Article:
Let us clearly grasp the fact that there are commandments in Christianity, though they are not of a legal order: and by that we mean, not given to us in order that we may thereby either establish or maintain our footing before God. Every definite expression of God's will has the force of a command, and we shall find this epistle has a great deal to say to us about His commandments, and they "are not grievous" (v. 3). The law of Christ is a law of liberty, inasmuch as we are brought into His life and nature.

From keeping His commandments we pass, in verse 5, to keeping His word. This is a further thing. His word covers all that He has revealed to us of His mind and will, including of course His commandments, but going beyond them. A man might give his sons many definite instructions-his commandments. But beyond these his sons have gleaned an intimate knowledge of his mind from the daily communications and intercourse of years, and with filial devotion they carefully observe his word even when they have no definite instructions. So it should be with the children of God. And, when it is so, the love of God is "perfected" in such, for it has produced in them its proper effect and answer.

Moreover, by such obedience we know "that we are in Him." Our being "in Him" involves our participation in His life and nature. There is of course a very intimate connection between knowing "that we know Him," (ver. 3) and knowing "that we are in Him," (ver. 5). The second introduces us to a deeper thing. Angels know Him, and obey His commands. We are to know Him, as those who are in Him, and hence the slightest intimation of His thought or desire should be understood by us, and incite us to glad obedience.

Being in Him, we are to "abide in Him;" which means, as we understand it, abide in the consciousness and power of being in Him. Now it is easy for any of us to say, "I abide in Him," but if so we must produce that which proves the claim to be real. Such an one "ought himself also so to walk, even as He walked." If we are in His life, and also in the power and enjoyment of it, that life is bound to express itself in our ways and activities just as it did in Him. The grace and power of our walk, compared with His, will be poor and feeble; yet it will be walk of the same order. The difference will not be in kind but only in degree.

What extraordinary elevation then is to characterize our walk! How far beyond the standard that was accepted in Old Testament times! When John wrote these words a good many may have felt inclined to protest that he was setting too high a standard and introducing what was entirely new. Hence in verse 7 he assures them that what he was saying was not new- in the way that the teachings of the antichrists were new-but rather an old commandment. At the same time it was in another sense a new commandment. There is no contradiction here, though there is a paradox. It was an old commandment, for it had been from the beginning set forth in Christ, as being God's holy will and pleasure for man: and so there was nothing about it which resembled the new notions of the Gnostics. Still it was a new commandment, for now it was to be set forth in those that were Christ's, and hence came as a new thing for them. The thing, said John, "is true in Him and in you." The life which was manifested in Christ, and which at the first was exclusively in Him, is now to be found in believers, who are in Him. As they abide in Him the life will express itself in them in the same way, and bring forth similar fruits.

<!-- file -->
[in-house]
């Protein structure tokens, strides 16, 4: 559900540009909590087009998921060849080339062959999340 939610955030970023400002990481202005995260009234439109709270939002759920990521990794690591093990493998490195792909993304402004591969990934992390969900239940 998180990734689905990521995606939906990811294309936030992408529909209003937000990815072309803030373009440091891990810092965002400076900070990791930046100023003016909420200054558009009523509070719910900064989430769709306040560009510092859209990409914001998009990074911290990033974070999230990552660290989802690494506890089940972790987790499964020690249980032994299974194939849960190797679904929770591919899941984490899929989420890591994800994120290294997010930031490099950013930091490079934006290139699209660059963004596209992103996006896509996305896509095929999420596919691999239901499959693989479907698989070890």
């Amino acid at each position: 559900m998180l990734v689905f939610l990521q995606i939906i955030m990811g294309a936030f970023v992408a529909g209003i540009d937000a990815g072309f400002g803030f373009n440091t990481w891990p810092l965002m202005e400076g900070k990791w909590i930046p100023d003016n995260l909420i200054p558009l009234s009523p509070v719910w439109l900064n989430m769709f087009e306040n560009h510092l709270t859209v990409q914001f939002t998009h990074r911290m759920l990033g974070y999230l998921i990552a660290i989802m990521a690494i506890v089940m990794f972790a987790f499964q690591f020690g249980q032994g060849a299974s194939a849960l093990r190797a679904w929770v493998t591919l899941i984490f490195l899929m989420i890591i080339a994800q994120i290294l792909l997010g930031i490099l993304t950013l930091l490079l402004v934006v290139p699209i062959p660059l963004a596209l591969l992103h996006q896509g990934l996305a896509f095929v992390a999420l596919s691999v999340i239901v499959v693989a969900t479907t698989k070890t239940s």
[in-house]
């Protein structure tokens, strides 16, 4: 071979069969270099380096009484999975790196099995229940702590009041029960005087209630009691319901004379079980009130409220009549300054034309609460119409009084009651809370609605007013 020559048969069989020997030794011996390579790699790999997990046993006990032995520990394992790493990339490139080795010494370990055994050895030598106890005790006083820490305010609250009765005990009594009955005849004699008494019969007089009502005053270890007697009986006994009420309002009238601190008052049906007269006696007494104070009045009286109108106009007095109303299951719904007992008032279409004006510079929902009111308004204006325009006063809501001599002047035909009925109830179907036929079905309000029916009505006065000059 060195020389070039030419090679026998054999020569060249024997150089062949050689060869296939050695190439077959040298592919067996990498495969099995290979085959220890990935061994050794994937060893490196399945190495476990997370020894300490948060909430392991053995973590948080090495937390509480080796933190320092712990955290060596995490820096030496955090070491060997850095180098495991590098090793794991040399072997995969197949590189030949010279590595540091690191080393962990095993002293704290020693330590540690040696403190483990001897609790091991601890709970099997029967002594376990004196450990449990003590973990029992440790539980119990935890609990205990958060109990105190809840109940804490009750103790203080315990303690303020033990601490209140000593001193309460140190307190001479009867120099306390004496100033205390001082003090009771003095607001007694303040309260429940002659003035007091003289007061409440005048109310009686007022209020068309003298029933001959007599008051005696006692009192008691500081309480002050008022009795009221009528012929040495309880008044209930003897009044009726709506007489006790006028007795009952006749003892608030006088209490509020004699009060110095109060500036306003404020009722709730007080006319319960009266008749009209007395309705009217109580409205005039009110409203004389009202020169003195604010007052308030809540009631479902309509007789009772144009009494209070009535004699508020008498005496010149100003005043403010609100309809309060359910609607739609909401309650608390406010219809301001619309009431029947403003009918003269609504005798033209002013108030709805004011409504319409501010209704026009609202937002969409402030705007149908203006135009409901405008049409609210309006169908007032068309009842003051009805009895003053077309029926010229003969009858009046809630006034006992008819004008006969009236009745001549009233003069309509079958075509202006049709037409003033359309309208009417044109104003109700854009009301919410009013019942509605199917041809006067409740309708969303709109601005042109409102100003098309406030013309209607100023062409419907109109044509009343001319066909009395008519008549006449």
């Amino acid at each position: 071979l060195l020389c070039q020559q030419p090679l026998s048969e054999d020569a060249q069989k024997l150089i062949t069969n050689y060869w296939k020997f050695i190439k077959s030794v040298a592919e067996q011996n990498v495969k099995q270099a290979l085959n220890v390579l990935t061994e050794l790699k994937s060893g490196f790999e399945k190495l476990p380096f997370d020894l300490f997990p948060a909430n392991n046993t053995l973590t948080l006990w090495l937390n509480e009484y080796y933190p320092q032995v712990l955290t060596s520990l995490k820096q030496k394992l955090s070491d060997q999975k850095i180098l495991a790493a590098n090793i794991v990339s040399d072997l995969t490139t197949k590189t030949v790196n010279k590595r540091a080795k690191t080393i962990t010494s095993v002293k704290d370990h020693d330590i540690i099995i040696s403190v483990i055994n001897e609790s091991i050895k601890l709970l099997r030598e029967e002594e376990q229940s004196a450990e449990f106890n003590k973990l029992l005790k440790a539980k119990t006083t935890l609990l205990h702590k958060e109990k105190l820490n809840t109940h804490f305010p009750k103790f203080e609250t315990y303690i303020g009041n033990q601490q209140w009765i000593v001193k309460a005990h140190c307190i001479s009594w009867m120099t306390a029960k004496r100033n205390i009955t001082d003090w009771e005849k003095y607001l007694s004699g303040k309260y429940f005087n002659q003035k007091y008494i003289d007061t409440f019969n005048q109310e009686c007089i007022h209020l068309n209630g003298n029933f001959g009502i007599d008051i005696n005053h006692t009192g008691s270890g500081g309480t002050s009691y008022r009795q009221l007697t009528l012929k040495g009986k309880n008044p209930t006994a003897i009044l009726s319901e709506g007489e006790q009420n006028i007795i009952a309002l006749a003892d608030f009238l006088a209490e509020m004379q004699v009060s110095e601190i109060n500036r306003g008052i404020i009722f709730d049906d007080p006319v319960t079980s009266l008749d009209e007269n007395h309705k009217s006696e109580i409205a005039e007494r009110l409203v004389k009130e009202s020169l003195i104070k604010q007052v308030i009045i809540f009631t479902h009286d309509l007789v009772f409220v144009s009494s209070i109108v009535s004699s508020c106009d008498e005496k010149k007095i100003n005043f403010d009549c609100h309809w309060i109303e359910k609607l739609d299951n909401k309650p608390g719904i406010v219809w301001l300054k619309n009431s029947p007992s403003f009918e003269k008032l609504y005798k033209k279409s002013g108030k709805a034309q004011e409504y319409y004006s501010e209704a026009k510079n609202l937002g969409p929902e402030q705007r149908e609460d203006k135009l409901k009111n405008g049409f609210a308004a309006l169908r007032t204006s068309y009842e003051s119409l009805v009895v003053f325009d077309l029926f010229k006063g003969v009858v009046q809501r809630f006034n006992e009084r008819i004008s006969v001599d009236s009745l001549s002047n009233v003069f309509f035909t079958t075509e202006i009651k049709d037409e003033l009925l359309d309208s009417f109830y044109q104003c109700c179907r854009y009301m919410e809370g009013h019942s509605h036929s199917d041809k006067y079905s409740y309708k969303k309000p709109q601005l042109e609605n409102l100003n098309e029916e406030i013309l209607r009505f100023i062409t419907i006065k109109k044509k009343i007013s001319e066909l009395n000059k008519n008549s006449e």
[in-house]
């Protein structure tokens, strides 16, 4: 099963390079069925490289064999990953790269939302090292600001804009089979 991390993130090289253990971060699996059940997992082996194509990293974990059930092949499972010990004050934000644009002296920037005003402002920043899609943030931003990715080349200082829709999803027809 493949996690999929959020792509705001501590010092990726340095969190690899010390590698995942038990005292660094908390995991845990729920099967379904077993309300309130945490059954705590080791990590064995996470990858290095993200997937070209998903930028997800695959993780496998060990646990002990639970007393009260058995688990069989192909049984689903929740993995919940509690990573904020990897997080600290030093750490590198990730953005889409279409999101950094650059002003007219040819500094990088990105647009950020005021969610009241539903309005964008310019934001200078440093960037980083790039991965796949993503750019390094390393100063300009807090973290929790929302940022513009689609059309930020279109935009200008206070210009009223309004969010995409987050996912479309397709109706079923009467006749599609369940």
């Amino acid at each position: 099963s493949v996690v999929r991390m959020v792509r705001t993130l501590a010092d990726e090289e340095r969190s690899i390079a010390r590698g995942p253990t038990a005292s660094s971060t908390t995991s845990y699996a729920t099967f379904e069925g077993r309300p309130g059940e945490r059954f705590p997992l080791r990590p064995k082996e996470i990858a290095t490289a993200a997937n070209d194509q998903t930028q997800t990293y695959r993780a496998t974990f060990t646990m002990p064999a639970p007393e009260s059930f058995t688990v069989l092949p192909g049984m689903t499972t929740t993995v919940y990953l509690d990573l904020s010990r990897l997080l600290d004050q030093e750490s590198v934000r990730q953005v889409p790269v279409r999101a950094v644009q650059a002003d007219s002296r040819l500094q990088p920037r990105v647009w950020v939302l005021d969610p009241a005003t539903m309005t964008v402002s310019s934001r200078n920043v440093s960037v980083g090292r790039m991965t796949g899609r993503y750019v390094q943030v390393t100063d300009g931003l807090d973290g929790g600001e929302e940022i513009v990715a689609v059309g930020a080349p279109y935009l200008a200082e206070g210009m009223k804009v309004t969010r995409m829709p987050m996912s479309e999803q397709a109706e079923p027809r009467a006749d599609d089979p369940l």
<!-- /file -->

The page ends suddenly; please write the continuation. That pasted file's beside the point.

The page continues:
And so we read, "the true light now shineth." There is the closest possible connection between life and light. If the true life was manifested in Christ, the true light equally shone in Him. If we have part in that true life, the true light will also shine in us. "The darkness is passing," is what the Apostle wrote, and not, "is past." We must wait for the world to come to say it is past: yet clearly it is passing away, for the true light has begun to shine in Christ and in those that are His. When God acts in judgment and the false life and light of this world are put out, then the darkness will be past indeed. At present we can rejoice in the assurance that it is passing, and that the true light is shining. The more we walk as He walked, the more effectively the light will shine through us.

But further, if the light is now going to shine in and through us, we ourselves must be in the light. Do we claim to be in the light? Well, there is a simple test by which it may be known if that claim is a genuine one. If any one says he is in the light and yet he hates his brother his claim is false, and he is in darkness; that is, he does not really know God-he is not in the light of God revealed in Christ. No one can be in the light of God who is not in the life of God, which is love. Hence a little later in the epistle we read, "He that loveth not his brother abideth in death" (1 John 3: 14). So now we discover that life, light and love all go together; and in the very nature of things they act as tests, the one upon the other. The one who loves his brother manifests the life, according to 1 John 3. Here the point is that he abides in the light.

John adds the remark, "there is none occasion of stumbling in him." This is in contrast to what follows in verse 11, where the one who hates his brother is described as being in darkness, walking in darkness, and not knowing where he is going. We have no light in ourselves, just as the moon only has light when it is in the light of the sun. So the one who hates his brother, being in darkness, is all dark himself, and consequently becomes an occasion of stumbling to others. He stumbles himself and acts as a stumbling-block. Such were the antichrists and their followers. The one who loves, as the fruit of having the divine life, walks in the light, and neither stumbles nor is a stumbling-block.

The loving of one's brother is of course the loving of each and all who equally with ourselves are begotten of God. It is the love of the divine nature, extended to each who has entered the divine family,-loving children of God as children of God, apart from all human likes or dislikes.